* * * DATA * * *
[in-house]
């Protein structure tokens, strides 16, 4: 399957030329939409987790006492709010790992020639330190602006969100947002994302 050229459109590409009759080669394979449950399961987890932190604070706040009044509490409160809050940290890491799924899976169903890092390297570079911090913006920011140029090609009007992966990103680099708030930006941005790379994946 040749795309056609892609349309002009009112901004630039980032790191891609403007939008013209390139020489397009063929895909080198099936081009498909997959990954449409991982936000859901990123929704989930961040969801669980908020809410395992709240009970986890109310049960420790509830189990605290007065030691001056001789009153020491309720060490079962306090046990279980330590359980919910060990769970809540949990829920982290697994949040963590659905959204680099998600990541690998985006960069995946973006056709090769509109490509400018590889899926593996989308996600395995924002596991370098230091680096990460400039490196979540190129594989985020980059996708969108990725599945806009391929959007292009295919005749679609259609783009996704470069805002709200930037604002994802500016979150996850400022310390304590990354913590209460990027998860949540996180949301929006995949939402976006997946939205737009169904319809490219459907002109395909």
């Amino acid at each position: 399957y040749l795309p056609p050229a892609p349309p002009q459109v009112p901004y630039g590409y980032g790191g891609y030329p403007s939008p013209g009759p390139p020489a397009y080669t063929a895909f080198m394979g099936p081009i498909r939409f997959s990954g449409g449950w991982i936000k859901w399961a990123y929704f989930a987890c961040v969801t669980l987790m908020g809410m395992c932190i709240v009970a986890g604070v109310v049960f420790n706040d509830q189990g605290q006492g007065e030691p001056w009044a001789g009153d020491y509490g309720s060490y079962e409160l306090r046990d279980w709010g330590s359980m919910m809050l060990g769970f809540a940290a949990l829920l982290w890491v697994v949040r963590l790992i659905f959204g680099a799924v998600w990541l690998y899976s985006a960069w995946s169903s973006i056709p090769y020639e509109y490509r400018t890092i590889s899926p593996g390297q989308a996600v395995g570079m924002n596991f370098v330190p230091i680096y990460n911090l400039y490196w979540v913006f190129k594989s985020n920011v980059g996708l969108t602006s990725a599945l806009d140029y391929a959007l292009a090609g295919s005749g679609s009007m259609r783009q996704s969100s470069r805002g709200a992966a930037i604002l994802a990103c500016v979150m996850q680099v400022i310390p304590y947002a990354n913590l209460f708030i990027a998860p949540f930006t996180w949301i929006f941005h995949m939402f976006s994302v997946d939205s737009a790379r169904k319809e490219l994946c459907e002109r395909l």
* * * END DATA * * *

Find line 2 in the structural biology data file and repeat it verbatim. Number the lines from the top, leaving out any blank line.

């Protein structure tokens, strides 16, 4: 399957030329939409987790006492709010790992020639330190602006969100947002994302 050229459109590409009759080669394979449950399961987890932190604070706040009044509490409160809050940290890491799924899976169903890092390297570079911090913006920011140029090609009007992966990103680099708030930006941005790379994946 040749795309056609892609349309002009009112901004630039980032790191891609403007939008013209390139020489397009063929895909080198099936081009498909997959990954449409991982936000859901990123929704989930961040969801669980908020809410395992709240009970986890109310049960420790509830189990605290007065030691001056001789009153020491309720060490079962306090046990279980330590359980919910060990769970809540949990829920982290697994949040963590659905959204680099998600990541690998985006960069995946973006056709090769509109490509400018590889899926593996989308996600395995924002596991370098230091680096990460400039490196979540190129594989985020980059996708969108990725599945806009391929959007292009295919005749679609259609783009996704470069805002709200930037604002994802500016979150996850400022310390304590990354913590209460990027998860949540996180949301929006995949939402976006997946939205737009169904319809490219459907002109395909």